How to Build a Cloud Computing Career?
- May 20, 2016
- Posted by: iNurture
- Category: Blogs
Cloud Computing is often touted as the future, meaning it is dynamic and on few levels demanding. Also it is constantly growing and the need for professionals with 2-5 years of experience is quite high. For beginners though, experts believe that while specific domain knowledge will accumulate with time, basic working knowledge is a must. Besides, since businesses are increasingly adopting cloud as their model, fields like marketing, communication and advertising have embraced it too. And, cloud professionals invariably have the need to hone their skills holistically and not just stick to technical acumen.
So here are the specific pointers that help build a Cloud Computing career.
- Technology and platform expertise
A seasoned, traditional IT expert, or a young beginner – anyone who seeks a Cloud Computing career needs to have developing skills with the well-known platforms. Hands-on working knowledge in Amazon Web Services, Google Cloud Platform, and Microsoft Azure has in fact become a part of most job descriptions. While employers look for versatility, in-depth knowledge of one could be your USP too. On a deeper level though, it is essential to know the basics of the niche applications in your particular domain. For example, automation software is a growing market for cloud- first approach. Here, understanding how tools like Puppet and Chef work could help you stand out.
- Importance of Certifications
IT resumes for a long time now have depended on accumulating certifications. That said, vendor certifications for cloud is slightly new and in many cases, has helped traditional IT professionals, find a strong footing in the cloud domain. Besides, if you are focusing on mastering a particular platform, relevant certification can be very valuable. Yet, experts believe that when knowledge behind certifications does not reflect in your thought process, employers can see through them. Another factor is how the field is far too dynamic and therefore certification must be a consistent effort as every few months, the old certification can go obsolete.
- Exposure to different environments
Cloud is more of an umbrella-term today, under which innumerable other domains operate in. Now, as an IT professional, if you work for a firm that provides Software as a Service application (SaaS), you may still, yourself require Infrastructure – as -service (Iaas) resources. Plus cloud data aggregation, information dispersal, security and accessibility must be aspects you choose to learn about. And, experts vouch for people looking at cloud careers to understand advantages of data aggregation, and try to brush on the different vendors in the market.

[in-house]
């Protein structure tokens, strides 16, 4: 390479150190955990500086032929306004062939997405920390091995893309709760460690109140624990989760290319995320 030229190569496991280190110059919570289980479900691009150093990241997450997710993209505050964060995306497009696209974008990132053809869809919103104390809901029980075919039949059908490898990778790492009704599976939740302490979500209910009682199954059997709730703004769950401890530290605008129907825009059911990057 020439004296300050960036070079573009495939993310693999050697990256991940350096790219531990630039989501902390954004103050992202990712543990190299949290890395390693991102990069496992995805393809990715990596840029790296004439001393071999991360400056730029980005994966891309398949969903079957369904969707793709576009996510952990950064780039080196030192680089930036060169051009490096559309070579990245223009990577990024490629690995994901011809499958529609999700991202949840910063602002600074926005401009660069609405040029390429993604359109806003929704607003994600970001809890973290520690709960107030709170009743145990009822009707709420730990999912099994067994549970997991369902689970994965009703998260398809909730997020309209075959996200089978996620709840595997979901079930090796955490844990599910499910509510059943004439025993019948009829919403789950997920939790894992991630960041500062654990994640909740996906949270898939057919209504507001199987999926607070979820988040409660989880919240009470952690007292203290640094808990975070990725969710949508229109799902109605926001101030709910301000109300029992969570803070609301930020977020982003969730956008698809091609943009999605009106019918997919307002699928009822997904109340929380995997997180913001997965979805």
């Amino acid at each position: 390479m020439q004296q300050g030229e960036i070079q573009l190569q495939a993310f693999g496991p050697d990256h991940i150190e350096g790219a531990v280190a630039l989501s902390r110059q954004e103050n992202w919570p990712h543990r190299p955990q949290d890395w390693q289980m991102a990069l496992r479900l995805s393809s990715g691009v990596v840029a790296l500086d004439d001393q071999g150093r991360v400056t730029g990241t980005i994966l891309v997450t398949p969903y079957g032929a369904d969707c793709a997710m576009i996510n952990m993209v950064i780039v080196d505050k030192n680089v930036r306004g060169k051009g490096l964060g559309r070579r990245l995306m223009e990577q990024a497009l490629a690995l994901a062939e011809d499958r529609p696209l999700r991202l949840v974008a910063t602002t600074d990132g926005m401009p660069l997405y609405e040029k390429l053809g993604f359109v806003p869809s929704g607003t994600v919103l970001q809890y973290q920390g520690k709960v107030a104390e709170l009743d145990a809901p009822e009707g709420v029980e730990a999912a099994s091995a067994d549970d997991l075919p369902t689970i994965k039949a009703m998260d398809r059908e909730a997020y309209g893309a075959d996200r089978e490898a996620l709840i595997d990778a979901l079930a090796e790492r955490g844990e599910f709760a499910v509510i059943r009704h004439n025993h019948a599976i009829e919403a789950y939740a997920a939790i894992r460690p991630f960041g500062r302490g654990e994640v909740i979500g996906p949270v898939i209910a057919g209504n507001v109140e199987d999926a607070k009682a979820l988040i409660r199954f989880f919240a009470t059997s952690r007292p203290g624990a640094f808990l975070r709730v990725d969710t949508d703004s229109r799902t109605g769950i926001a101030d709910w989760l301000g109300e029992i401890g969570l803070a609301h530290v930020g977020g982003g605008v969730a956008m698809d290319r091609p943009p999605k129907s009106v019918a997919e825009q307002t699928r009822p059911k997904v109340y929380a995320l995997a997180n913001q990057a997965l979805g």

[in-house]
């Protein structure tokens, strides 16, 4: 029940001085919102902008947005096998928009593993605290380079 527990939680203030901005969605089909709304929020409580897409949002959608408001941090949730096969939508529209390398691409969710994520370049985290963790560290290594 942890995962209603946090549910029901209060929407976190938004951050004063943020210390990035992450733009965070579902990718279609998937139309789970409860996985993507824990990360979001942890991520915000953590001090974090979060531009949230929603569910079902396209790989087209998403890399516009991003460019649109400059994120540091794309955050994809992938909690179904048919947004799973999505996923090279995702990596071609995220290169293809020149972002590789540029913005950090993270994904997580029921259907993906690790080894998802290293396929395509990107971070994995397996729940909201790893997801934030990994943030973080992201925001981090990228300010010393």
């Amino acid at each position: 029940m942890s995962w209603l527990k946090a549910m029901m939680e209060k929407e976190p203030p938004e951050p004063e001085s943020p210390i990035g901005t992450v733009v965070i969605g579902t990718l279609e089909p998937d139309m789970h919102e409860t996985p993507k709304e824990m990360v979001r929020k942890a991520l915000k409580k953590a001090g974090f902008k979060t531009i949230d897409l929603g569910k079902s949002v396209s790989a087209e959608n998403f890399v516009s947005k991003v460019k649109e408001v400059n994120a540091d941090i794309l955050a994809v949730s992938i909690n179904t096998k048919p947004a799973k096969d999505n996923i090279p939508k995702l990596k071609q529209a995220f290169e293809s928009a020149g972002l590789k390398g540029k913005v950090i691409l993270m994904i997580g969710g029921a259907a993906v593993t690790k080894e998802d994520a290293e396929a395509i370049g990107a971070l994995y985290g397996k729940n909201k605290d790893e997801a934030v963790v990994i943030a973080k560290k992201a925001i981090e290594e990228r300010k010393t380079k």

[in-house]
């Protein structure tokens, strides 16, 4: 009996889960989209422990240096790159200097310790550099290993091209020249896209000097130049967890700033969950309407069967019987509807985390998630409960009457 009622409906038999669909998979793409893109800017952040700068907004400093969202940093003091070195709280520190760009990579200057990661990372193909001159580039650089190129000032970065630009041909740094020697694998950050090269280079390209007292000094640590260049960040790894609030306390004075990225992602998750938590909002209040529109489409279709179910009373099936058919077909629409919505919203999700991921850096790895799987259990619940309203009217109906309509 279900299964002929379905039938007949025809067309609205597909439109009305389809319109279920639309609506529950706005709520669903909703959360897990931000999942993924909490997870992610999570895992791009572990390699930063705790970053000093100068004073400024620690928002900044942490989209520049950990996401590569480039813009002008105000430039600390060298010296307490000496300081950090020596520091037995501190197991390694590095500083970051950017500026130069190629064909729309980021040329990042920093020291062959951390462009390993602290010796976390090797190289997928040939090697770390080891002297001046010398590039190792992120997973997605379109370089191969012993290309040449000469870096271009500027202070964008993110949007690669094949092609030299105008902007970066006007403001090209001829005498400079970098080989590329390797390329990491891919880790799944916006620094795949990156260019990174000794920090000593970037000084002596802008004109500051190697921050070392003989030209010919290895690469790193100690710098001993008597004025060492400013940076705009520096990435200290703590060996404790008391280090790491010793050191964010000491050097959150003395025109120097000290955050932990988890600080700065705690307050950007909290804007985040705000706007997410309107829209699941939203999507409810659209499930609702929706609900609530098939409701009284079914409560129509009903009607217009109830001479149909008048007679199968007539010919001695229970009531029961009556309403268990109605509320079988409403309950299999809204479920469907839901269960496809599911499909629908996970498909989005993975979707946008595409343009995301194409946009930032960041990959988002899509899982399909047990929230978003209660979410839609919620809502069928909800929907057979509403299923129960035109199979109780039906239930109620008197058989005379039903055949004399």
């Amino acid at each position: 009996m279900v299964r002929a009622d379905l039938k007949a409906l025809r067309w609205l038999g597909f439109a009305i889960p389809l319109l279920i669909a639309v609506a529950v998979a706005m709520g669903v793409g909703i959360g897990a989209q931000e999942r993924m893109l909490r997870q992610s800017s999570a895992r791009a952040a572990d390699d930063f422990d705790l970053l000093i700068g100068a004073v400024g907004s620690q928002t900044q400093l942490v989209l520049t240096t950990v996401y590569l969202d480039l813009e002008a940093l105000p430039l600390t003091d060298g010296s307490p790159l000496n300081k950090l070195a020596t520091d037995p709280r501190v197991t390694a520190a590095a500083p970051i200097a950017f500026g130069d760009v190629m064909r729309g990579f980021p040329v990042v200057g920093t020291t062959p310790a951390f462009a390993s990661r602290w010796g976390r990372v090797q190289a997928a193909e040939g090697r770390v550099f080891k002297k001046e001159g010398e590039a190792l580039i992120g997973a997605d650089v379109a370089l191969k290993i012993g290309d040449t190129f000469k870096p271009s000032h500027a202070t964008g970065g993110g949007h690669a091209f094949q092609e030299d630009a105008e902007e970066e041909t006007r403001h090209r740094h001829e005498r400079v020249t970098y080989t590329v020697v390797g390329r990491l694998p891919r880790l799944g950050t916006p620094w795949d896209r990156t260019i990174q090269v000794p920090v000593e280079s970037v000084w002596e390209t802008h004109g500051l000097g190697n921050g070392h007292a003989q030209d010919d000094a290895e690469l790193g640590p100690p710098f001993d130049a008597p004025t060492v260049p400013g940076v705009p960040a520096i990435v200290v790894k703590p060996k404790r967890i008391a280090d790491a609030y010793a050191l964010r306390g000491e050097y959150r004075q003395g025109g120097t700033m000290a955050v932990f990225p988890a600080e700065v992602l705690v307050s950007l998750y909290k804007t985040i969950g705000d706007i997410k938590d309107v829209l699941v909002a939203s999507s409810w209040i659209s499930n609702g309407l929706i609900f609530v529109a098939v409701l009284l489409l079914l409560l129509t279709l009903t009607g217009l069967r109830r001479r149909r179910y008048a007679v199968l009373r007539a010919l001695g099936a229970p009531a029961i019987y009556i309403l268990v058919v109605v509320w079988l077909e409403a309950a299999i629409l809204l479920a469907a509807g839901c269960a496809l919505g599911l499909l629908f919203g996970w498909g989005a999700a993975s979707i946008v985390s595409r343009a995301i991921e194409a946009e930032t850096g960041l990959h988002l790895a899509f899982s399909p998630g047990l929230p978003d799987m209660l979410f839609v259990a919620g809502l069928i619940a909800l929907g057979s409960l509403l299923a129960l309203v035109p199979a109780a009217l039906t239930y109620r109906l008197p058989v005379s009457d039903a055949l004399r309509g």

- Organizational skills
Earlier, IT professionals had the liberty to code from the comfort of a very independent space. However, today, communication, collaboration and cooperation have become the three C’s that every cloud professional must develop. Besides, you may find yourself organizing project timelines and will often need to work with the UI developer. Or, in some cases, meeting with the rest of the team and helping them understand the technicalities can be necessary too.
- Being good with number and analysis
Cloud is a very fascinating space that stands at the confluence of management, finance and IT. Therefore, you will at various points be expected to say, chalk up a project quote in terms of resource allocation, or calculate the performance of your application or spend time on case studies that research on why your stake-holders must invest in your product. Before this sounds too demanding, the crux is simply that, employers have realized that real-time KPIs of a product is best analyzed by those who develop it.
- Management Skills
No matter what domain you choose, climbing up the ladder of success is what you will aim to do. And, managerial skills are of foremost value on this journey of success. However, with a cloud commuting career though, this gets all the more important because you will have both in-house as well as external teams that rely on your decisions. Internally, besides collaboration, there can be knowledge sharing sessions on helping teams adapt to cloud-first business models you spearhead. Externally, honing your domain knowledge so as to come across as an effective leader is very important. It is advisable to understand the cost advantages of Cloud Computing, its influence on enhanced ROI and its sustainability.
Versatility could be your key to building a very successful Cloud Computing career. As goes with very technological field, invest in learning and as long as you do not stop testing your new strengths, you will not stop growing.
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